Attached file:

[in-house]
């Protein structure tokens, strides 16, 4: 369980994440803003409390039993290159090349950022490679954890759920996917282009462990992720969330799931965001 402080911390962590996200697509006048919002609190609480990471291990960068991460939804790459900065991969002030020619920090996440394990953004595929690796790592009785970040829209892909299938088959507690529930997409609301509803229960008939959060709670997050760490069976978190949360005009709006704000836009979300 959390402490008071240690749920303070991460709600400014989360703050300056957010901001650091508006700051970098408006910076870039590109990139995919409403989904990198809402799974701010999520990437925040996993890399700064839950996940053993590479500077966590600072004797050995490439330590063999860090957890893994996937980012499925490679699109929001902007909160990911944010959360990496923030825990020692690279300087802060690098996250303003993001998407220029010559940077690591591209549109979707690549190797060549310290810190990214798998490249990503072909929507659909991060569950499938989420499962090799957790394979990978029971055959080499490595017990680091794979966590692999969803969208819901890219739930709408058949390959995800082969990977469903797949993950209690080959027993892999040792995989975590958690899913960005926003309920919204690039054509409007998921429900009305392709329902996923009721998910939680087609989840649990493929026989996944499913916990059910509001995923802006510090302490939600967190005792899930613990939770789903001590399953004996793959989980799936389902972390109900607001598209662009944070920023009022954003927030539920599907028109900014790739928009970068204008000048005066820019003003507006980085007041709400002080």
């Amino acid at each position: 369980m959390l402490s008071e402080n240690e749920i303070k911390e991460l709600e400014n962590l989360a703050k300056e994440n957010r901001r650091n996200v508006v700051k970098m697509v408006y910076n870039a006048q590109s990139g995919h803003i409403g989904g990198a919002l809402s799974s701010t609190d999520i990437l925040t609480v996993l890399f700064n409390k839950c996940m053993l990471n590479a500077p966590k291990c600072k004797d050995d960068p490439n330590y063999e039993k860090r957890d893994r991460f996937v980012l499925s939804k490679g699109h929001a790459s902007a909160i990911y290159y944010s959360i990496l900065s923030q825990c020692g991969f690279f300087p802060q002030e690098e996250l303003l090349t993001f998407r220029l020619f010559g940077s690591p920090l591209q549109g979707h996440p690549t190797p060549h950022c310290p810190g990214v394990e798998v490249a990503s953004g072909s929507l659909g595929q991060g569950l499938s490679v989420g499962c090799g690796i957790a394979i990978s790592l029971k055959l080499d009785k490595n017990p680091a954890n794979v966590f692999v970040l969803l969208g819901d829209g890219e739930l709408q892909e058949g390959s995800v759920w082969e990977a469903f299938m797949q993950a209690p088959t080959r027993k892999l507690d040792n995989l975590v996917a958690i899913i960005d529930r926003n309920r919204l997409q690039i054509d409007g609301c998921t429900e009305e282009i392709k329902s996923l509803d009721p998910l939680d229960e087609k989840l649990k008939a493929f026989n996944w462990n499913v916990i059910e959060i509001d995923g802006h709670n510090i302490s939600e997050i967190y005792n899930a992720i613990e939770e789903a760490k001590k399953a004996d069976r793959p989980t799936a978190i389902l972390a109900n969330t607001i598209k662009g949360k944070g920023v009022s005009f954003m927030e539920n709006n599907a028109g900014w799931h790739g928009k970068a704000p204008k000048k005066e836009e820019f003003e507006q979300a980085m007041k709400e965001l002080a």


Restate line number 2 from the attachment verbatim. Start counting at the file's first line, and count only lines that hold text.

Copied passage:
């Protein structure tokens, strides 16, 4: 369980994440803003409390039993290159090349950022490679954890759920996917282009462990992720969330799931965001 402080911390962590996200697509006048919002609190609480990471291990960068991460939804790459900065991969002030020619920090996440394990953004595929690796790592009785970040829209892909299938088959507690529930997409609301509803229960008939959060709670997050760490069976978190949360005009709006704000836009979300 959390402490008071240690749920303070991460709600400014989360703050300056957010901001650091508006700051970098408006910076870039590109990139995919409403989904990198809402799974701010999520990437925040996993890399700064839950996940053993590479500077966590600072004797050995490439330590063999860090957890893994996937980012499925490679699109929001902007909160990911944010959360990496923030825990020692690279300087802060690098996250303003993001998407220029010559940077690591591209549109979707690549190797060549310290810190990214798998490249990503072909929507659909991060569950499938989420499962090799957790394979990978029971055959080499490595017990680091794979966590692999969803969208819901890219739930709408058949390959995800082969990977469903797949993950209690080959027993892999040792995989975590958690899913960005926003309920919204690039054509409007998921429900009305392709329902996923009721998910939680087609989840649990493929026989996944499913916990059910509001995923802006510090302490939600967190005792899930613990939770789903001590399953004996793959989980799936389902972390109900607001598209662009944070920023009022954003927030539920599907028109900014790739928009970068204008000048005066820019003003507006980085007041709400002080």